Obviously, you have to do what works best for you!  I would not recommend only doing practice questions or exams; be sure to review and master concepts.   If you are working and have 6-10 weeks to prepare, then I would recommend taking a practice exam every Saturday/Sunday.

About this website – Home Page

Note the website is here to just share my experiences and give some general pointers.   By no means is it comprehensive.   As always, I appreciate feedback and if you have comment, study tips, know of other GMAT resources, etc. feel free to use the comment box below or send an email at comments@gmathints.com

Best wishes on your GMAT and your future endeavors.


GMAT Scoring (with Score Chart) - GMAT on Test Day

26 Responses to My GMAT Story

  1. rajat says:

    Hi there!
    Nice debrief. I followed this website here from Pagalguy.
    Was wondering about the best way to tackle AWA. I have about 25 days remaining before I write my exam.
    How good is the book you mentioned above Writing Skills for the GMAT/GRE?
    Any other pointers… please share. I am targeting 750+
    I have completed my Quant review. Also have MGMAT’s SC Guide.

    • Admin (Rajiv) says:

      To tackle the AWA: I would recommend the following structure

      For the analysis of the issue essay I would structure it like this:

      Introduction paragraph: (i) Acknowledge that the issue is complex/interesting/debatable/etc. (ii) Acknowledge that there are two sides to the issue (iii) State which side you pick
      Body paragraphs (2-3 paragraphs): (i) State your main points (ii) back up with evidence
      Conclusion Paragraph: (i) Restate position (ii) Summarize main points

      For the analysis of argument essay, I would structure it like this:

      Introduction paragraph: (i) State the author’s argument is weak. (ii) State what the author assumes does not constitute a valid argument
      Body paragraphs (2-3) (i) state what specifically is wrong with author’s reasons (ii) consider different scenarios
      Conclusion: (i) restate that the argument is weak because of faulty assumptions. (ii) suggest what you would need to make the argument convincing.

      best,
      rajiv

  2. Jaijit Singh says:

    1) What’s the best way to tackle Sentence Correction?
    2) Which books can I use to understand all the rules that are tested?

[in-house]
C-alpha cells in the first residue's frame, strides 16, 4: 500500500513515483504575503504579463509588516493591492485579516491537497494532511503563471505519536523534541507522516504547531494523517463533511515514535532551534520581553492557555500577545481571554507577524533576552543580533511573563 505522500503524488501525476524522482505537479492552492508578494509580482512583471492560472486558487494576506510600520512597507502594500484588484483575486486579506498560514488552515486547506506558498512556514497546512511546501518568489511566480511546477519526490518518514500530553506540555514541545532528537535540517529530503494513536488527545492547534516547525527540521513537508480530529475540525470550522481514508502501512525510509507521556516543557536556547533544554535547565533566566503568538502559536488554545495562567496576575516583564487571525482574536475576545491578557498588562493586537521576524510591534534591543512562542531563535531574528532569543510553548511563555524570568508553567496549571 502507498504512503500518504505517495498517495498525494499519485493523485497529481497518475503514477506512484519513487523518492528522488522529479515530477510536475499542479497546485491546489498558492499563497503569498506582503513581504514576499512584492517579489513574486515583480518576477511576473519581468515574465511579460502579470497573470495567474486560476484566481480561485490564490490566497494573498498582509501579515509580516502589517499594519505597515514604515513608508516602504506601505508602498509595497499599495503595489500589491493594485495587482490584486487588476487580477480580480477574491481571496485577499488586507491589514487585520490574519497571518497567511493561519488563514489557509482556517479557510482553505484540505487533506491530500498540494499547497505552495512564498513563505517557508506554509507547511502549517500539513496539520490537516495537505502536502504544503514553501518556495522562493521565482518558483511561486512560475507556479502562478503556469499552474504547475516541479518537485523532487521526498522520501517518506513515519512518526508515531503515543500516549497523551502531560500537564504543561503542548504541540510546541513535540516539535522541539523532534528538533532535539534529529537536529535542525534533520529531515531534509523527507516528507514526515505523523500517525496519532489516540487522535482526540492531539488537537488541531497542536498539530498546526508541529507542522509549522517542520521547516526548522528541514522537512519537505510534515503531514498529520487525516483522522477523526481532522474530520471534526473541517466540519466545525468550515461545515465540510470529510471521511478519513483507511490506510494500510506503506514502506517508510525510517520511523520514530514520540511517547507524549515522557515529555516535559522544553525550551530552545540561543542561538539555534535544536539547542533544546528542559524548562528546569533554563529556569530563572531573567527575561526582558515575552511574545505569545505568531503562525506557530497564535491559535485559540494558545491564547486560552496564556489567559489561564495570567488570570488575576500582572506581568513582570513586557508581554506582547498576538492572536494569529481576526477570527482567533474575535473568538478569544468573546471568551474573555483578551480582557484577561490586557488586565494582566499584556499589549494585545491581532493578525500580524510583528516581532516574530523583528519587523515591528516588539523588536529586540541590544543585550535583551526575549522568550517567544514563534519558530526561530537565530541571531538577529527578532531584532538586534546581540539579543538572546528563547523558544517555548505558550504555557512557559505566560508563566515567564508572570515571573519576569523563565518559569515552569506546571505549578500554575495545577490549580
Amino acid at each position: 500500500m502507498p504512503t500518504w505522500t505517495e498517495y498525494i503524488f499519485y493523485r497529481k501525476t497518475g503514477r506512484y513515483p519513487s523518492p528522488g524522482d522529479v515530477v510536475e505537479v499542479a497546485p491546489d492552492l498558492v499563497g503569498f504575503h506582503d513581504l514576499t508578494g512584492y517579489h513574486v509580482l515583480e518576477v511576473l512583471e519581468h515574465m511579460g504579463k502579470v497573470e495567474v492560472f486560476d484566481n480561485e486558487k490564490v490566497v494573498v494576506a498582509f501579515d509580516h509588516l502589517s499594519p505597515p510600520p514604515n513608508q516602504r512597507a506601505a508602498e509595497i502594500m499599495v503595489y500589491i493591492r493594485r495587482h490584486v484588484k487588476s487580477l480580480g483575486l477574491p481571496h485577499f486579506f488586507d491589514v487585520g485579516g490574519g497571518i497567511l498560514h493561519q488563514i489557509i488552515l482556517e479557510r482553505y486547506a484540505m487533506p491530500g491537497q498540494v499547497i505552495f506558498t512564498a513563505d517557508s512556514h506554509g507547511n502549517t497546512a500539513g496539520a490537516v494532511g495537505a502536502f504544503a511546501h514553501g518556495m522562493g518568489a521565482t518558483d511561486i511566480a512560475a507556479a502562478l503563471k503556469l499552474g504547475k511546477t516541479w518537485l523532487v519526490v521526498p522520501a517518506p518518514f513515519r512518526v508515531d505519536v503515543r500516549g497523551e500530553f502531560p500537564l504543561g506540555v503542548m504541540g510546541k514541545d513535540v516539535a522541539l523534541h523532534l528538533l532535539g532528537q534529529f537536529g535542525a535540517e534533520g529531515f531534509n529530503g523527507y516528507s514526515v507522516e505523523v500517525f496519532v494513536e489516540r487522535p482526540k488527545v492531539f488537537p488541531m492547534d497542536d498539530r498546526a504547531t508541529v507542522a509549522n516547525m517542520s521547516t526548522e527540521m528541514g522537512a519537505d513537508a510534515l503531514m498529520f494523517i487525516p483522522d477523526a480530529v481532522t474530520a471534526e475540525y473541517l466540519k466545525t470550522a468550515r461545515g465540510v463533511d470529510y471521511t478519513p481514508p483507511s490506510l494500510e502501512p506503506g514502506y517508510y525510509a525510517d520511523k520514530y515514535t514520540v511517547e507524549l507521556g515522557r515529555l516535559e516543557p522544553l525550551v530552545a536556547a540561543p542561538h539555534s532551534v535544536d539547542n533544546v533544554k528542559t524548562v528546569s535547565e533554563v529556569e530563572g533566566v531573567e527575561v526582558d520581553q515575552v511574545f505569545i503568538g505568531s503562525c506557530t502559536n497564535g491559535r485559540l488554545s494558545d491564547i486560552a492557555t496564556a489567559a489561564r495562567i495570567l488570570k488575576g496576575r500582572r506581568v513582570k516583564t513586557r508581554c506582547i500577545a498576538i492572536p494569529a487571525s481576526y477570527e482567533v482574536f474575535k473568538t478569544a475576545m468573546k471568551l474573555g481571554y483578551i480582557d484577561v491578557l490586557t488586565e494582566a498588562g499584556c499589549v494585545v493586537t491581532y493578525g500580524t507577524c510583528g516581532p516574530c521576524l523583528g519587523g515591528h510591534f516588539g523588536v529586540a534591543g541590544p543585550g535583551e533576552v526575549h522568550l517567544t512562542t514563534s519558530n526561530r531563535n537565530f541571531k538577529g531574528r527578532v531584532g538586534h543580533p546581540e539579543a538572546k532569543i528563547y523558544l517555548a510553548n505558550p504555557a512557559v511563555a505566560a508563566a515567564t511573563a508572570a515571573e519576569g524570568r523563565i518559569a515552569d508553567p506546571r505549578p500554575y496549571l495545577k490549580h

3. Paul Dobbs says:

    Your link for the two GMATPREP tests doesnt work

    its says available here but nothing happens.

    Please fix immediately a I am preparing to take test next week

  4. Subhash uncle says:

    Hi Jivi. This is Subhash uncle, how can we look young again. Thanks

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  7. Mat says:

    Hi Rajiv,

    You said Manhattan GMAT is different from Manahttan Reviews. In what are these different? Manhattan Reviews seems to be more widespread but you were recommending Manhattan GMAT?
    Many thanks!

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  10. Chris says:

    Do you have any test prep materials for re-sale? I am trying to find the most economic way to acquire new material. I am especially interested in online test banks, as I feel these are analagous to the real test experience. Correct me if I am wrong.

    By the way, having seen that yours is an old post, I wonder what you have been doing with your life. Scoring big as you did is the first step, of course, but I am curious as to what you did with your fine score once you achieved (or exceeded) your goal.

    Finally, do you think it is possible for anyone with six weeks on hand to achieve GMAT success at your level? I have taken my prep to the extreme, and feel quite ready. I am more at the point of tweaking things over anything else. I wonder what you think is an effective strategy for someone in my shoes with six weeks left. Should I only focus on practice tests, and getting my timing down pat? Or should I pour over more theory? If so, who is the definitive resource for theory?

    Cheers mate.

    Chris

  11. Tara SNF says:

    Hello there, You’ve done an incredible job. I?ll definitely digg it and in my view suggest to my friends. I’m sure they’ll be benefited from this web site.

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  13. Mudit Mathur says:

    Very helpful post Rajiv. Thanks.

  14. Kauser says:

    Hi Rajiv,
    Thank you so much for your feedback. I too am in the same position (6 weeks left to prepare and working part time).
    The whole process seems daunting and I have just ordered the Manhattan series.
    My question is, how exactly did you go through the books, one at a time, or a little of all each day? How long did you study each day?
    Thanks in advance!!
    Kauser

  15. akenato says:

    Hi!
    How many hours did you spend on the gmat prepation? I mean 3h/day 4h/day, etc. ?

    Thanx
    GM

  16. akenato says:

    Hi!
    How many hours per day did you spend on The GMAT preparation? I mean 3h/day or 4h etc.

    Thanx!